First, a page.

Fog is evil. It is. It caused me to get lost and miss half of Sylosis's set. I was very disappointed that I didn't get to see more of their set because when I finally got to the Egyptian Room they only played about four more songs and then they were done. So, yes, fog is evil.
Sylosis sounded astounding for a relatively new band. Randy Blythe of Lamb of God said that this was either Sylosis's first or second US tour, and I hope they come back fairly soon. I could hear vocalist and lead guitarist Josh Middleton from upstairs and outside of the venue. He sounded phenomenal. Sylosis just needs to keep doing what they're doing because if they're a hint of what the future of metal will be then the future looks pretty damn awesome.
My mother, who hates anything harder than Avenged Sevenfold, said Hatebreed were awesome. So, obviously if they can get a mom who's against hard-core music to love them, then they were fantastic. And they were. I would like to know who labeled this band as Metal-core. Stop it. Labeling a band metal-core in 2012 is like what labeling a band emo was in 2004. It just sucks for the bands; it alienates some fans, and doesn't make sense. What is metal-core? Metal... .with hints of metal? That doesn't make sense. Death-core, electroni-core, those make sense; metal-core does not.
Hatebreed's performance was like being in a street fight. They performed with such ferocity and power it was like a sucker punch to the face and they just kept coming, they didn't need a second wind because they never lost their first one. Circle pits were abound during their set, particularly vicious ones too. There was a lot of crowd involvement, and energy was pushing through to everyone like a virus. It was just awesome to watch.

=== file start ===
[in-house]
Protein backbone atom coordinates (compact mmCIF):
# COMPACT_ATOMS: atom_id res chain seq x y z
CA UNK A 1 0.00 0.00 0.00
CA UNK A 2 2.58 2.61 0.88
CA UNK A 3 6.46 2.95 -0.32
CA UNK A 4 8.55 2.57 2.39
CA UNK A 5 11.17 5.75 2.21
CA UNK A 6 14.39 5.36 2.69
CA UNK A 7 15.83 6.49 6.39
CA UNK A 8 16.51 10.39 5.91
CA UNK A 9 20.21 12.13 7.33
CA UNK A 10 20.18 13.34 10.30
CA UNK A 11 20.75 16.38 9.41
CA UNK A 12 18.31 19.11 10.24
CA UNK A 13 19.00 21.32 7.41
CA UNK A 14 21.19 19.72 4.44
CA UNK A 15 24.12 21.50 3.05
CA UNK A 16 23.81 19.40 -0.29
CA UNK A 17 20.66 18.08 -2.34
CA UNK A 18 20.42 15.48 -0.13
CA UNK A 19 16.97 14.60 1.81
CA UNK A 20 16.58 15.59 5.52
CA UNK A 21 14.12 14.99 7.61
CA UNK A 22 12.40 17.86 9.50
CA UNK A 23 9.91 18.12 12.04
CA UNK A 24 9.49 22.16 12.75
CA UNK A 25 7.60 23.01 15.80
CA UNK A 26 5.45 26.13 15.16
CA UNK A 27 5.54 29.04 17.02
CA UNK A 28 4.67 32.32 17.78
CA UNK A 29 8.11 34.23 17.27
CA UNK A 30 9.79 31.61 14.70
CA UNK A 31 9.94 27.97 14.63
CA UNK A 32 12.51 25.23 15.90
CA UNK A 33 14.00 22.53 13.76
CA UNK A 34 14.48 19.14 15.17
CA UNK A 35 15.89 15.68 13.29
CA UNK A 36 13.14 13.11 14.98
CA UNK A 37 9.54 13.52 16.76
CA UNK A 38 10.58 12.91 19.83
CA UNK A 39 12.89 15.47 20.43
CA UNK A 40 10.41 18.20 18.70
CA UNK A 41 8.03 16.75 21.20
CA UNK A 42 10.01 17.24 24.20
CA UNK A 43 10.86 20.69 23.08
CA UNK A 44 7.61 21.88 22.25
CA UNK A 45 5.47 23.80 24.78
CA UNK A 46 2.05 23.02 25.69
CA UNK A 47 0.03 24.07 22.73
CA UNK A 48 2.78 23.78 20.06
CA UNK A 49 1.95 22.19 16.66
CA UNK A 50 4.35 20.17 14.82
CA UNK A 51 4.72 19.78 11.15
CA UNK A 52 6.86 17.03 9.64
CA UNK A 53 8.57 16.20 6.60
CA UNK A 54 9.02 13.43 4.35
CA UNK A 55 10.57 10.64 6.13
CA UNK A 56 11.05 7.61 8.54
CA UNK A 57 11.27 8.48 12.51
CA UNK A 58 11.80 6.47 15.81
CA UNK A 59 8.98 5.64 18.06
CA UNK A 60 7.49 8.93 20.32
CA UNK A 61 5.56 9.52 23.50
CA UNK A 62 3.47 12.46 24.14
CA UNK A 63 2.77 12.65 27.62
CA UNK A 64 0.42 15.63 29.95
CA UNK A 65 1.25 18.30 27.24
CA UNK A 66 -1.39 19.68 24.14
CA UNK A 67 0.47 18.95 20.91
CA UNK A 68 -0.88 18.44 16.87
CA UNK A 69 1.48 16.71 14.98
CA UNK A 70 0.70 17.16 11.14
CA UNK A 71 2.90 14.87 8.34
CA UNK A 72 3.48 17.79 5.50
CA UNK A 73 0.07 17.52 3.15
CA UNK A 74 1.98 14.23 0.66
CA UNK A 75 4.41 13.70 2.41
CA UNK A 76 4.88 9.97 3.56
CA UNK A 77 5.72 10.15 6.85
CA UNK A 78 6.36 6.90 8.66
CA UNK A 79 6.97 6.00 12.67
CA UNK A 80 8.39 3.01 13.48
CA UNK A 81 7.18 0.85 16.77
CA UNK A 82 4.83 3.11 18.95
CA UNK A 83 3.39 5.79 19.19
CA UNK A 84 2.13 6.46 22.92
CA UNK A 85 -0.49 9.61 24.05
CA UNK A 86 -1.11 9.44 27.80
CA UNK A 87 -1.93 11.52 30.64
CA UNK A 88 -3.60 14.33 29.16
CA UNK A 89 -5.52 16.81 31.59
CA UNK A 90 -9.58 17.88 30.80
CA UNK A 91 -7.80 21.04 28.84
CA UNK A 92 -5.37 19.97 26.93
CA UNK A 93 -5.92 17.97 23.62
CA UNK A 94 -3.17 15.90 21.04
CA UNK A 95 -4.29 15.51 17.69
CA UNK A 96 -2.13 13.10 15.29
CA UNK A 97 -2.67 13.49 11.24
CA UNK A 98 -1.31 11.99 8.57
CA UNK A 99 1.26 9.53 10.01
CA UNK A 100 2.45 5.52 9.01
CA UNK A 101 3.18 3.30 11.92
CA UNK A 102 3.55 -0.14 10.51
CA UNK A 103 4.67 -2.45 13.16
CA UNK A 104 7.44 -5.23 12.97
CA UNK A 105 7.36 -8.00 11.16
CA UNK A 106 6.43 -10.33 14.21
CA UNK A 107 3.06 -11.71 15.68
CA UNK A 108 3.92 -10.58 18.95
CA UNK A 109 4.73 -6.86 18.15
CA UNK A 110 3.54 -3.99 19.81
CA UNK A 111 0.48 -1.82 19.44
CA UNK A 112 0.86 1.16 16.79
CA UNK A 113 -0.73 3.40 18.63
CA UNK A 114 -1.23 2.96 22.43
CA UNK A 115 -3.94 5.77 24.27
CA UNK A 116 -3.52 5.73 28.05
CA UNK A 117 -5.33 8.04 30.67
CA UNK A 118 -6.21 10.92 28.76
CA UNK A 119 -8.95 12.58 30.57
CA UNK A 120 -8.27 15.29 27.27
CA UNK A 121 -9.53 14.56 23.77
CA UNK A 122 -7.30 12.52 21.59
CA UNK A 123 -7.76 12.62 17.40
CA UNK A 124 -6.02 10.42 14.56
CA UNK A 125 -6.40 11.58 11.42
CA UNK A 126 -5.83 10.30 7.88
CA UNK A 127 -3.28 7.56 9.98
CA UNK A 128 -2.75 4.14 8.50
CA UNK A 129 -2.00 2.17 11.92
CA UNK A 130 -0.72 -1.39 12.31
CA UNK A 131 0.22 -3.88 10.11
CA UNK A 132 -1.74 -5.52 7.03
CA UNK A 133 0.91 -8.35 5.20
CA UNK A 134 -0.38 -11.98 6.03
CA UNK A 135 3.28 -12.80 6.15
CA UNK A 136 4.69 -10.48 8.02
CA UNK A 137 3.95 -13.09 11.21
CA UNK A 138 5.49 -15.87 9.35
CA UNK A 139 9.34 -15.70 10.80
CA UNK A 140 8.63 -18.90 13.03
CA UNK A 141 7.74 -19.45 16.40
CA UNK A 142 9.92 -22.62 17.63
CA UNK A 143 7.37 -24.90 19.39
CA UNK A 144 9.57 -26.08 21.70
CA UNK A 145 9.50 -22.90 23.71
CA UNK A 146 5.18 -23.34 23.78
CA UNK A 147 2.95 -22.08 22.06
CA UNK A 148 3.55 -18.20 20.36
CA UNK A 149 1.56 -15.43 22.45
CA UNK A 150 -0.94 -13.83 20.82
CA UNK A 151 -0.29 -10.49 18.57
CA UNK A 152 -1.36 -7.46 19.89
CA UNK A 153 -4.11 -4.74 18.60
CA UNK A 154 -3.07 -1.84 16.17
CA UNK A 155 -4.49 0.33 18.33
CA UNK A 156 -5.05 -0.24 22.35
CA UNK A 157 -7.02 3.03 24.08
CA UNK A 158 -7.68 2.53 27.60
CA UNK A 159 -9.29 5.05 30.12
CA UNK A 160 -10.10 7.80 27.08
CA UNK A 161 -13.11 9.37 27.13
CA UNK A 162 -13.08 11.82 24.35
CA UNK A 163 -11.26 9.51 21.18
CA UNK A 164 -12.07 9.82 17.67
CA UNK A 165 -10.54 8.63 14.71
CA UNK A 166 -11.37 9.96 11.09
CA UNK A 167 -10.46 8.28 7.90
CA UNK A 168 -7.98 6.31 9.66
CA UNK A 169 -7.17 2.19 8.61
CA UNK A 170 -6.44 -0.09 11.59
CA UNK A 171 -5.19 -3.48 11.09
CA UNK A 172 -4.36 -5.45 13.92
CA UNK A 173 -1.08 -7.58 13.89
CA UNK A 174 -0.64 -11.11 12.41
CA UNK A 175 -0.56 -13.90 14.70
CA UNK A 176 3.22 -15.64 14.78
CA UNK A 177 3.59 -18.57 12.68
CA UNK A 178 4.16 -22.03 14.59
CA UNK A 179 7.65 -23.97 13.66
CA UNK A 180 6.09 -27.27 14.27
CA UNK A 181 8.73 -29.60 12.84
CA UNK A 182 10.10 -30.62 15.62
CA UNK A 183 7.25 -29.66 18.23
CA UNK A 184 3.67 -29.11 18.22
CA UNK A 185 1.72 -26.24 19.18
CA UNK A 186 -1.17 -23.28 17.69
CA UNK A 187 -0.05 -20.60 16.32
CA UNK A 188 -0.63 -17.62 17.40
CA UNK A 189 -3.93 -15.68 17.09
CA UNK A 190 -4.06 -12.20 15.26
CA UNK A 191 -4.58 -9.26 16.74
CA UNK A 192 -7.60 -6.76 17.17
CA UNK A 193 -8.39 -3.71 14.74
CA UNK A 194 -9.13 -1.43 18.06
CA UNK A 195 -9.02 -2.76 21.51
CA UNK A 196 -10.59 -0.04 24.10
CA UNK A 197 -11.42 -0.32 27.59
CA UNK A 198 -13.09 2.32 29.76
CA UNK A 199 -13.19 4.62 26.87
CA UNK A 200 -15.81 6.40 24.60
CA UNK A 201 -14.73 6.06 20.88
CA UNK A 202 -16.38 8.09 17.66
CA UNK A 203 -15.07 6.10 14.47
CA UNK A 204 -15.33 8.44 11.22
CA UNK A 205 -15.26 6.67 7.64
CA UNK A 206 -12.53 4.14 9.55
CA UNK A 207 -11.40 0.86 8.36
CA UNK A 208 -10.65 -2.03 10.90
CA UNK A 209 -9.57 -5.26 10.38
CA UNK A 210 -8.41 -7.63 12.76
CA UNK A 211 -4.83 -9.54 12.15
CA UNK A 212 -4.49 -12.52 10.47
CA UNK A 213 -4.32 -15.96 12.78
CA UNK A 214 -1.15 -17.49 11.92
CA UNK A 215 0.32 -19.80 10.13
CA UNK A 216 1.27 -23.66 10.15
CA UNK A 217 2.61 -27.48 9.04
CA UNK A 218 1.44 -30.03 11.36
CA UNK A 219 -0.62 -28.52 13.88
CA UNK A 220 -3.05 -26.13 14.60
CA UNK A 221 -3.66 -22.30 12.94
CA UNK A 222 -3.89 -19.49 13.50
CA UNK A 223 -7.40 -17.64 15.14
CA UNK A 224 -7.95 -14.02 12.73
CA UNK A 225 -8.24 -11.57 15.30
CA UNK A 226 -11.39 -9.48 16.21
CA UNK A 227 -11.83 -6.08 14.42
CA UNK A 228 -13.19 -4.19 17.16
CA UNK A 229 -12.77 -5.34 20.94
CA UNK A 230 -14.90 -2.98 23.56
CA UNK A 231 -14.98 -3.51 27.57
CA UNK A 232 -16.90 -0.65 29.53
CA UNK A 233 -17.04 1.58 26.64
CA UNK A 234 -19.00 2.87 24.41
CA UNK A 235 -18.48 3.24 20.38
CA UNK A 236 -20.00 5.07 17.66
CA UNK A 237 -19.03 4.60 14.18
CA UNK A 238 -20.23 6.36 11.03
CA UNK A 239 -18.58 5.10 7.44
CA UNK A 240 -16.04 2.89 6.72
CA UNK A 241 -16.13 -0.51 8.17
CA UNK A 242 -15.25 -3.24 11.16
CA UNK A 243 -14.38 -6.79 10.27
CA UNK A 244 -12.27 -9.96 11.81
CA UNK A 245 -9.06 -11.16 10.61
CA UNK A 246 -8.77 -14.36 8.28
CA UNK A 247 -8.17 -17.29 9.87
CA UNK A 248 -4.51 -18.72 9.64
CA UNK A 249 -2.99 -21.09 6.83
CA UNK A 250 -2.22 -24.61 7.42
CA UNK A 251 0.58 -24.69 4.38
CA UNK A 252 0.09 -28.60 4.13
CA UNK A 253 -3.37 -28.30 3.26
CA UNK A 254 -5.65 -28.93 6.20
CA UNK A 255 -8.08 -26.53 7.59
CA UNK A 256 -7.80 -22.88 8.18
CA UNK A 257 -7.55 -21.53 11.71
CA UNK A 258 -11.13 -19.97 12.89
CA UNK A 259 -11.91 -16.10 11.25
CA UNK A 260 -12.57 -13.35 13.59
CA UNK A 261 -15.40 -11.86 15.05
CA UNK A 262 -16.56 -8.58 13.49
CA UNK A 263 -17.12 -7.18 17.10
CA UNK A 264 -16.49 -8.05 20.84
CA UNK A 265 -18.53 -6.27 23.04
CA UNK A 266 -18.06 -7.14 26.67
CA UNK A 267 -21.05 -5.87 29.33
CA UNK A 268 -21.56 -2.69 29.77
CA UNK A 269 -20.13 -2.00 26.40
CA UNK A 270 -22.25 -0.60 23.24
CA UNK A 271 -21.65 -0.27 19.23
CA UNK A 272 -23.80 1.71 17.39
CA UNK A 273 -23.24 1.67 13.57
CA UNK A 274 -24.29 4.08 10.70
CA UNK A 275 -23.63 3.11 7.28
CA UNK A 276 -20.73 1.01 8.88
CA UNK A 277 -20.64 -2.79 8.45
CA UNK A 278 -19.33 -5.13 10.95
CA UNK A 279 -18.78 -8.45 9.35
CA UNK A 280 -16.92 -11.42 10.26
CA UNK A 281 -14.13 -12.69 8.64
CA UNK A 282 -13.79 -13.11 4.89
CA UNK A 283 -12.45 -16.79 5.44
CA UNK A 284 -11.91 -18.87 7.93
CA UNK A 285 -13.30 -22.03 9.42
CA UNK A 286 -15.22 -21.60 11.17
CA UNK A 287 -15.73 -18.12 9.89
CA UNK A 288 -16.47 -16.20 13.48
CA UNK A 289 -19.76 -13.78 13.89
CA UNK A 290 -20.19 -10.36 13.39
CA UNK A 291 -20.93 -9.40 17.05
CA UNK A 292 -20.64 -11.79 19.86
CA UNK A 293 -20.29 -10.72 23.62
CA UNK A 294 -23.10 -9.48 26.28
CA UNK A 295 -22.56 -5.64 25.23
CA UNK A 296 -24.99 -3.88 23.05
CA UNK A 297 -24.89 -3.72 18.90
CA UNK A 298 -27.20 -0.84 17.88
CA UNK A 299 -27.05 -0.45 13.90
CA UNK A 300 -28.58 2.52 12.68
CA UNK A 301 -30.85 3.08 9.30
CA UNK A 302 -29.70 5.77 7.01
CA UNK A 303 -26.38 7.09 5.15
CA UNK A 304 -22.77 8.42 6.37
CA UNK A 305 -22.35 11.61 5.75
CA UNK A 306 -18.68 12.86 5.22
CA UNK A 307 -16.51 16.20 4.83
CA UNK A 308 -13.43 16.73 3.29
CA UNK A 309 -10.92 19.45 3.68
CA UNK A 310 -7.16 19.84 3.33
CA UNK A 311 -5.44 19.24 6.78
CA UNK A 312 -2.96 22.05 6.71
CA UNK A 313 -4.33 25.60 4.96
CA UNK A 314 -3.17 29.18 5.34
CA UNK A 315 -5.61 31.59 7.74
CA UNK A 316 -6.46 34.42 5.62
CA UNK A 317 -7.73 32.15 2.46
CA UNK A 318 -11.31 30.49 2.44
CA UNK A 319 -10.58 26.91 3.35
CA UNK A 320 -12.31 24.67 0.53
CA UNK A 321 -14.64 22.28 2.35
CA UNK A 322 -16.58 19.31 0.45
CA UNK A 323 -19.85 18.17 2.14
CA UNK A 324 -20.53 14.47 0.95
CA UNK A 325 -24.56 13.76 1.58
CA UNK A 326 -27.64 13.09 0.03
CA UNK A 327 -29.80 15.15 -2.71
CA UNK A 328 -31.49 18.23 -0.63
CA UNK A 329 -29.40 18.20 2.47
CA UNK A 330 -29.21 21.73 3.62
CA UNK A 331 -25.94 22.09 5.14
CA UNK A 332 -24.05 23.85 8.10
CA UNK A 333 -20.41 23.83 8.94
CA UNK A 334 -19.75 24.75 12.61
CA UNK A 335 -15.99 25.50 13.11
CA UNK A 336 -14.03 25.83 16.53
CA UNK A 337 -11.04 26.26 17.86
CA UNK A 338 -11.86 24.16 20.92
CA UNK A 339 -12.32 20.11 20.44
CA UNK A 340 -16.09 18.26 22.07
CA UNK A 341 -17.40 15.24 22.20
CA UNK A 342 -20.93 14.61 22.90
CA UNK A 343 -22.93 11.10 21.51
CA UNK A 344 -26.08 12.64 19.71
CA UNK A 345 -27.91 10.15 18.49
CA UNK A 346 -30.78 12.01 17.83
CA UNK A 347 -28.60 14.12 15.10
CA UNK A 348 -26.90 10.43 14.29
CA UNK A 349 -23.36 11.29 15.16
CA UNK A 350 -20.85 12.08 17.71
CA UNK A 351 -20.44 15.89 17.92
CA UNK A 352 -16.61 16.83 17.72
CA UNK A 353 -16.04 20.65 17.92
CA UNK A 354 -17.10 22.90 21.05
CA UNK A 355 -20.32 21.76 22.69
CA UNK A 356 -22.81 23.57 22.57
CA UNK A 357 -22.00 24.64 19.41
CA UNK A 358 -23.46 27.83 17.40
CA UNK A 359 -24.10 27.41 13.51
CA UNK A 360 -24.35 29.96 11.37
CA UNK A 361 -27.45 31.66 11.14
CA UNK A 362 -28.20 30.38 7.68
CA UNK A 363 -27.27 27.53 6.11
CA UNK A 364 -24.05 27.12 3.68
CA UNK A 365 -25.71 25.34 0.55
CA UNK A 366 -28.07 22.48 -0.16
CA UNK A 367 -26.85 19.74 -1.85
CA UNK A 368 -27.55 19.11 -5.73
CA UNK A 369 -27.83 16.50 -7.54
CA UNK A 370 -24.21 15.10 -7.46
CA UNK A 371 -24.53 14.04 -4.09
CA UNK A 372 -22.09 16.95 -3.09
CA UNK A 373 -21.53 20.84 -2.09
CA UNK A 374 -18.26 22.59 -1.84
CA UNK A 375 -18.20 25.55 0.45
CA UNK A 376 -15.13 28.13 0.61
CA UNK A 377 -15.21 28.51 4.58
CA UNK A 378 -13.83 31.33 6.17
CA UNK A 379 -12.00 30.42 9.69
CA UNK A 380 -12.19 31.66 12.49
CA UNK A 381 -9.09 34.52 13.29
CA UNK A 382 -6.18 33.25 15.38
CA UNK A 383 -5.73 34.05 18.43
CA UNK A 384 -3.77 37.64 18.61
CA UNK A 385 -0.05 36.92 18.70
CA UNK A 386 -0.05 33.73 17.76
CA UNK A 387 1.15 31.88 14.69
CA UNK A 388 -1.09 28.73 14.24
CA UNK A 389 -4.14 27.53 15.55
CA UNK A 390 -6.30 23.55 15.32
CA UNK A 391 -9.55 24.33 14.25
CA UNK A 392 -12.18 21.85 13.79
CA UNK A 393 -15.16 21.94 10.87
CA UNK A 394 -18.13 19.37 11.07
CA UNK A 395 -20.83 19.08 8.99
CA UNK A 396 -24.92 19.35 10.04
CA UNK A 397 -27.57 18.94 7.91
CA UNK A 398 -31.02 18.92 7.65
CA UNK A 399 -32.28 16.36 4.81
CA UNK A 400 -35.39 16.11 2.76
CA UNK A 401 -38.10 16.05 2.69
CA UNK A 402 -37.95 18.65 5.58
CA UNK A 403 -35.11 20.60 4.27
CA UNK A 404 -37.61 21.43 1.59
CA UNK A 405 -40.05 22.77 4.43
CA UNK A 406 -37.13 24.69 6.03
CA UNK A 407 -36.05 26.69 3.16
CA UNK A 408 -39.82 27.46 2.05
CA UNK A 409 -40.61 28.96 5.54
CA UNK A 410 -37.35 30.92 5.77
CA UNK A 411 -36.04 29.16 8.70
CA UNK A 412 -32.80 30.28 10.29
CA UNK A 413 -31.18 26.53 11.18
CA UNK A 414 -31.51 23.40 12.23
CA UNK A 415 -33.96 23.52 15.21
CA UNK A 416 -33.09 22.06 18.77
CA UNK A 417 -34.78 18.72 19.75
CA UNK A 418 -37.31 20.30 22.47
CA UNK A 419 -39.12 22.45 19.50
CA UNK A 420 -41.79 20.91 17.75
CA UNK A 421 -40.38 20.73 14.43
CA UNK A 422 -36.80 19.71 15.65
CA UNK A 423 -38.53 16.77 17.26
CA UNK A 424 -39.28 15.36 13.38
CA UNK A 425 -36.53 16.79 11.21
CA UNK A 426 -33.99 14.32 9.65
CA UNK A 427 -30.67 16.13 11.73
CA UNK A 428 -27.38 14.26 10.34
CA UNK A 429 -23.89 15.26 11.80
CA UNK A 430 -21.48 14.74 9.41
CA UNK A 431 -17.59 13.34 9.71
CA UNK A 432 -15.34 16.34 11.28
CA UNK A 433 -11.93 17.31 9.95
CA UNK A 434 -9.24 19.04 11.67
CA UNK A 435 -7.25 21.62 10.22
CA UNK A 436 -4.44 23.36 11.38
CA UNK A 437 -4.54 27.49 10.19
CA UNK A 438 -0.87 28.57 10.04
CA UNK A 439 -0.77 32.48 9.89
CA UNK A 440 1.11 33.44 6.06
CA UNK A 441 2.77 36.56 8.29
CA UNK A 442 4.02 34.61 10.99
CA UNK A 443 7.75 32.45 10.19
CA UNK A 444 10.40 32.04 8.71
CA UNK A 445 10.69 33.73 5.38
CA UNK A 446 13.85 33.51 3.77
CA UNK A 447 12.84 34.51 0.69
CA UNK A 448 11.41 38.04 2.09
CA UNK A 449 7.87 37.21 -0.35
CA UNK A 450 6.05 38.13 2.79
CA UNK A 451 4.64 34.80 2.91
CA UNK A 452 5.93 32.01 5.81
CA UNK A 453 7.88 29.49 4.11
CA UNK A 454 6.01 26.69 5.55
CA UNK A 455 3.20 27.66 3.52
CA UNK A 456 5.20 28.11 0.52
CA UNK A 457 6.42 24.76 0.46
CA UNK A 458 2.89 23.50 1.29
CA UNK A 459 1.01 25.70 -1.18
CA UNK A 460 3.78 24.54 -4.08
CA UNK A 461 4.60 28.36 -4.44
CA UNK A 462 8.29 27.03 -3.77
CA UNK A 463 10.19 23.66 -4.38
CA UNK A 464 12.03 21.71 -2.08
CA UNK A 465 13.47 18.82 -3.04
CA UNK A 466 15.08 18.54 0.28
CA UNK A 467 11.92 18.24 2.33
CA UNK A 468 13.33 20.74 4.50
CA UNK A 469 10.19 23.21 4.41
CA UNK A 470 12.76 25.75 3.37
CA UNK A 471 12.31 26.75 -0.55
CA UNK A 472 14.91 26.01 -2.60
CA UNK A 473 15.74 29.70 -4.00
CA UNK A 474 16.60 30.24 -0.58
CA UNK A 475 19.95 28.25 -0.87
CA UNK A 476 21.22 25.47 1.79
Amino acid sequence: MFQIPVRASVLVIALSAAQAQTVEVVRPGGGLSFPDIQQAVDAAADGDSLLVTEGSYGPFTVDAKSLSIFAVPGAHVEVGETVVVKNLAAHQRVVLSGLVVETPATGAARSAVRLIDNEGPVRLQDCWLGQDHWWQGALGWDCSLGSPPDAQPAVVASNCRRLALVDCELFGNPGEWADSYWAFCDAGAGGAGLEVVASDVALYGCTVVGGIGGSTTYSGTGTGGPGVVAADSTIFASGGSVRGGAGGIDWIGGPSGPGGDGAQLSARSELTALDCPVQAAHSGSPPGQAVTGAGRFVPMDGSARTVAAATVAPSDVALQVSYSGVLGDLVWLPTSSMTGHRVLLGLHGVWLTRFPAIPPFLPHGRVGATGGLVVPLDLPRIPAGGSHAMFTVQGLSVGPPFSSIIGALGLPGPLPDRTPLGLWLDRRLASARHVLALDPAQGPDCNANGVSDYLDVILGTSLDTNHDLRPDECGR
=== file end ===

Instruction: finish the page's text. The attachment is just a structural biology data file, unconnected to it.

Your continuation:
I need to take a minute here and just sketch out some basic rules for mosh and/or circle pits, because last night I saw people that just didn't know what the heck they were doing. In pits like these, people are violent, extraordinarily so. If you don't want to be hit or shoved, relocate yourself to another part of the floor. If you are a woman, you better hold your own because you will either be pushed around just as much as the guys or you just won't be let into the pit at all. Don't waltz in there, wave your arms and then walk out just so you can tell your friends the next day, "Hey guys, I moshed!" Don't give me that crap, either mosh for real, or don't waste people's time. If you take off your shirt, you better be either incredibly fit or morbidly obese. If you are obese and take off your shirt please realize that this now makes you everyone's target. You are the easiest to see and the easiest to hit. If you are wearing a Beatles shirt, or any non-metal shirt to a concert such as this one, and you don't know why you just got clocked in the face, maybe you shouldn't be moshing, or at a metal show period. Those are some basic rules; just don't be an ass-hat, okay?